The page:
A Museum for Ennigaldi
A joint exhibition with Marilyn Kyle www.marilynkyle.com
Both are multi – media artists with a shared interest in installations. Individually they have installed work in National Trust houses, churches, churchyards, castles, public gardens and galleries, this was their first joint installation.
Ennigaldi –Nanna was a Babylonian Princess, a High Priestess who served the moon god Sin, a daughter, sister, teacher, archaeologist and the world’s first museum curator.
Born Bel –Shalti- Nanna she became Ennigaldi – Nanna, an old Sumerian name meaning ‘The Priestess, the Desire Of The Moon Goddess’ – on her initiation as High Priestess.
A hugely powerful and unusual woman, very little was known of her until the 19th century when the archaeologist Leonard Wooley excavated Babylon.
Still little known outside the archaeological world she remains an enigma.
Her date of birth and death are unknown and there are no portraits or descriptions. Unusually there exist no writings in her name, nor any mention of her by her huge retinue of clerical servants, and unlike other High Priestesses no descriptions of her initiation, nor stone images of rituals or figurines, no copy of her private seal, nor any correspondence.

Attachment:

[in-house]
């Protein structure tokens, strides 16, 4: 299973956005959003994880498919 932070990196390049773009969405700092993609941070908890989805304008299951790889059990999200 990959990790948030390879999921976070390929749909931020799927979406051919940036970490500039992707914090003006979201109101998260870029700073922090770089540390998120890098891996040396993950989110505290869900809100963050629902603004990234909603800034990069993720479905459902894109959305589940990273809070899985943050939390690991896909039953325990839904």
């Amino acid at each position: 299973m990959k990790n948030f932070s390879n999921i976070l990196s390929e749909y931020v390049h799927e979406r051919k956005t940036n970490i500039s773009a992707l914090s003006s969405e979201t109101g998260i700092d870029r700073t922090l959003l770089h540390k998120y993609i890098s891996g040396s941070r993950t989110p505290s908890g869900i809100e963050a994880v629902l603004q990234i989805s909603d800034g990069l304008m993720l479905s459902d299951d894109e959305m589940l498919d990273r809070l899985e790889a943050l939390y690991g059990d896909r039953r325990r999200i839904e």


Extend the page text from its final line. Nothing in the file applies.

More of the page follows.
The little we do know is from inscriptions by her father King Nabonidus and the excavation of her quarters by Sir Leonard Wooley.
Ennigaldi and her long lost world are intangible and mysterious.
This excerpt records the finding of her museum in the 1920’s by Sir Leonard Wooley.
‘Here were half a dozen diverse objects lying on a 6th century unbroken pavement yet the newest of them was 700 years older than the pavement and the earliest perhaps sixteen hundred years….
Then we found the key. A little way apart lay a small drum shaped object on which there were four columns of writing. These it says are copies from bricks found in the ruin of Ur, the work of Amar-Sin, King of Ur…..
The room was a museum of local antiquities maintained by the Princess Ennigaldi-Nanna’
The exhibition aimed to bring her out of the shadows by offering work that referenced her world and paid homage to a woman who should be more widely acclaimed and recognised as the world’s first Museum Curator.